March 26, 2023: Mars moves into Gemini this evening at the foot of Castor. Jupiter leaves the evening sky as Mercury enters.
by Jeffrey L. Hunt
Chicago, Illinois: Sunrise, 6:44 a.m. CDT; Sunset, 7:09 p.m. CDT. Check local sources for sunrise and sunset times for your location. Times are calculated by the U.S. Naval Observatory’s MICA computer program.
Here is today’s planet forecast:
Saturn rises nearly 70 minutes before sunrise. About 25 minutes later, the planet is nearly 4° above the east-southeast horizon. Find it with a binocular.
Mercury approaches Jupiter after sundown. This occurs in bright twilight and an optical assist is needed to see it with the Jovian Giant. At thirty minutes after sundown, bright Jupiter is about 5° above the western horizon, with Mercury 2.4° to its lower right. This is a challenging observation. Find a cloud-free, unobstructed view toward the western sky.
Fifteen minutes later, Venus is about 25° above the western horizon. It is stepping eastward in front of Aries, 10.2° to the left of Hamal, the constellation’s brightest star, although it is about the brightness of the stars in the Big Dipper.
Venus and Uranus are in the same binocular field of view. The Evening Star passes the distant planet in four nights.
Uranus is near the limit of human eye sight and can be seen without an optical assist when spotted in a very dark sky, away from the persistent intrusion from outdoor lighting. As the moon brightens further each night, its light whitewashes the sky from dimmer celestial sights. Look for Uranus on the next clear evening about 90 minutes after sunset, around twilight’s last gleaming. This evening, the aquamarine planet is 4.5° to the upper left of Venus.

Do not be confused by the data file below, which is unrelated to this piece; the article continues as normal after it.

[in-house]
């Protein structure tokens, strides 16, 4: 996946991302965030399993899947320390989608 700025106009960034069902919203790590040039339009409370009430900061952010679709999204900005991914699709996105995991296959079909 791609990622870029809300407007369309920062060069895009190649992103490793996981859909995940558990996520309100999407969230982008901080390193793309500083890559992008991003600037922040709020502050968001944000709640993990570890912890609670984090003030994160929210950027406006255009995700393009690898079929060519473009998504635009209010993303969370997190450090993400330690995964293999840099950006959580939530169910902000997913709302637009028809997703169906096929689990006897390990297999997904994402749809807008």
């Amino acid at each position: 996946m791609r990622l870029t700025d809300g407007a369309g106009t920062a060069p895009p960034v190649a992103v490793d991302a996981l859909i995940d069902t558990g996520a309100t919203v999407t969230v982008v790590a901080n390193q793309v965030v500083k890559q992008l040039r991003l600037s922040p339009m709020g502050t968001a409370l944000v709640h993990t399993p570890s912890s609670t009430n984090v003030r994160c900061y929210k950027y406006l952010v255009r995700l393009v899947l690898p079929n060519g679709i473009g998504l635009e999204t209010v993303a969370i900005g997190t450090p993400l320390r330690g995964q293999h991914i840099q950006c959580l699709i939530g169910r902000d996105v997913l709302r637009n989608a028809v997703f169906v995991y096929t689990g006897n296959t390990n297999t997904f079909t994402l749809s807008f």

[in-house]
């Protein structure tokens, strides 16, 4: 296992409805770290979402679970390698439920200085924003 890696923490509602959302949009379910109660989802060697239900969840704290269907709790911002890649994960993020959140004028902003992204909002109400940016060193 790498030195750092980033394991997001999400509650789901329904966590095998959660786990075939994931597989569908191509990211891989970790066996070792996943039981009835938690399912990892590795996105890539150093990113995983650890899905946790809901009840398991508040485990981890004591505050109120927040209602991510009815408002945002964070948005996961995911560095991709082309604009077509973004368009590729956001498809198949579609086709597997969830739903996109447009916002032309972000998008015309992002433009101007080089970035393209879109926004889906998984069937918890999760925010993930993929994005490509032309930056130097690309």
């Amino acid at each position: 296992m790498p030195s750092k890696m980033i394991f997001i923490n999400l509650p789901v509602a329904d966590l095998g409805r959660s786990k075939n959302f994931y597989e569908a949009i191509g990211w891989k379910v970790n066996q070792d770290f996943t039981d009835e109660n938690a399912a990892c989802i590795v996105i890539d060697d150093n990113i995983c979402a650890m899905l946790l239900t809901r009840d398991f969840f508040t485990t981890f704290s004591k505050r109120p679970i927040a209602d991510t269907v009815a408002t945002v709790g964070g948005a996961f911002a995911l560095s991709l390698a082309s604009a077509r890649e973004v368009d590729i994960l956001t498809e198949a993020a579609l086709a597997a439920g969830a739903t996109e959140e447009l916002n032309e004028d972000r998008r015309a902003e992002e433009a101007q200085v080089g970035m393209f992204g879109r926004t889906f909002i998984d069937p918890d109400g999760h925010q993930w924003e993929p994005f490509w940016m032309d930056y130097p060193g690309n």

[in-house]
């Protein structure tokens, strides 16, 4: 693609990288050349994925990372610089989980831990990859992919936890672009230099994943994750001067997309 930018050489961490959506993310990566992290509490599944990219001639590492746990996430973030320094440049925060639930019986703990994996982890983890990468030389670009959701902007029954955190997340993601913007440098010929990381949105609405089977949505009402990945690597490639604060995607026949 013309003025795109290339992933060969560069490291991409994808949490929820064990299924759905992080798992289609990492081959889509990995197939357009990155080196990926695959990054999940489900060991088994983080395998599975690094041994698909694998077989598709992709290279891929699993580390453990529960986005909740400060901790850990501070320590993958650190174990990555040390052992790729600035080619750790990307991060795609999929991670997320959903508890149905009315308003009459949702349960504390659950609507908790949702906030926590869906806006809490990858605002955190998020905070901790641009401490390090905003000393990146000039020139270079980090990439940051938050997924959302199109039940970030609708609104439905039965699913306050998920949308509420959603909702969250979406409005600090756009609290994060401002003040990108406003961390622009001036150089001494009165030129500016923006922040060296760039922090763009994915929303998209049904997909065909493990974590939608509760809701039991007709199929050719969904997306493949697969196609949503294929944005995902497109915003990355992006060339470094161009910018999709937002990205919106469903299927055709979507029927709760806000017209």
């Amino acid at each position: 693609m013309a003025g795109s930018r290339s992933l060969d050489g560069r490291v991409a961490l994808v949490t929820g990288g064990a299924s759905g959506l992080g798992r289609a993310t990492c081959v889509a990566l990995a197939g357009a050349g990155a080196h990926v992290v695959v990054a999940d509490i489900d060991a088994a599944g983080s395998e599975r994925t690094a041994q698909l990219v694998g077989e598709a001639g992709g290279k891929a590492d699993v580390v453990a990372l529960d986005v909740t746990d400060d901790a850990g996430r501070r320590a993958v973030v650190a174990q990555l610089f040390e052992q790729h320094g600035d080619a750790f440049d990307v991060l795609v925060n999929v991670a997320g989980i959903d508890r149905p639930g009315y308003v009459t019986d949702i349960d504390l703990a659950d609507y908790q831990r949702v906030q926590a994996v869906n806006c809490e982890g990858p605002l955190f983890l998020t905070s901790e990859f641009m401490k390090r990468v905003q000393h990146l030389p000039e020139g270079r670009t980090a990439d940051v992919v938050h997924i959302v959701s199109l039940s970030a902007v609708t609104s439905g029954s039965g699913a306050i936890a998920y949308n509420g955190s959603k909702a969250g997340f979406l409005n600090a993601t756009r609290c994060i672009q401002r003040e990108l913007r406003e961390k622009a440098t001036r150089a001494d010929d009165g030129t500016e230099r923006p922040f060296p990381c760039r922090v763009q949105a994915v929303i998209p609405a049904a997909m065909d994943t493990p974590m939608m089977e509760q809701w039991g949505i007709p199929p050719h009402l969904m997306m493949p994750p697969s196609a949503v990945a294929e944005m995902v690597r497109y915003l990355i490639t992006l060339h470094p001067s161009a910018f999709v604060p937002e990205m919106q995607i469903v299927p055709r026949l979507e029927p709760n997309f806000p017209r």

In the binocular field of view, place Venus toward the lower right edge of the field, the planet is to the upper left.
The waxing crescent moon, 30% illuminated, is over halfway up in the sky in the south-southwest. It is 8.8° to the upper right of Aldebaran and 12.1° to the upper left of the Pleiades star cluster.
At this phase, the moon is still showing some earthshine, sunlight reflected from Earth’s features that gently illuminates the lunar night. Look carefully on the ground around you. Moonshine is casting your shadow. Sunlight is reflected from the moon and brightens the terrestrial features. This effect increases through the moon’s Full moon phase, ending after the Last Quarter phase.
Mars marches into Gemini this evening, 4.2° to the right of Propus, Castor’s toe. The Red Planet entered Taurus on August 9, 2022, appearing near the Pleiades star cluster. The planet began to retrograde at the end of October; appeared at opposition on December 7th; and finished retrograding during mid-January. It crossed the Taurus-Gemini boundary and appears in front of the Twins’ stars through May 16th. On that evening, Mars is less than 20° to the upper left of Venus. It appears that Venus may catch Mars.
At one hour after sundown, Mars is high in the south-southwest. The planet is dimmer than Capella, to its right, and Aldebaran, to its lower right, although it is brighter than Castor and Pollux.
Through a binocular, Mars and Propus bookend the star cluster Messier 35. The stellar bundle is dimmer than the stars in the Pleiades star cluster in Taurus because it is farther away. With the moon waxing and moving toward this region, the cluster becomes somewhat more difficult to see.
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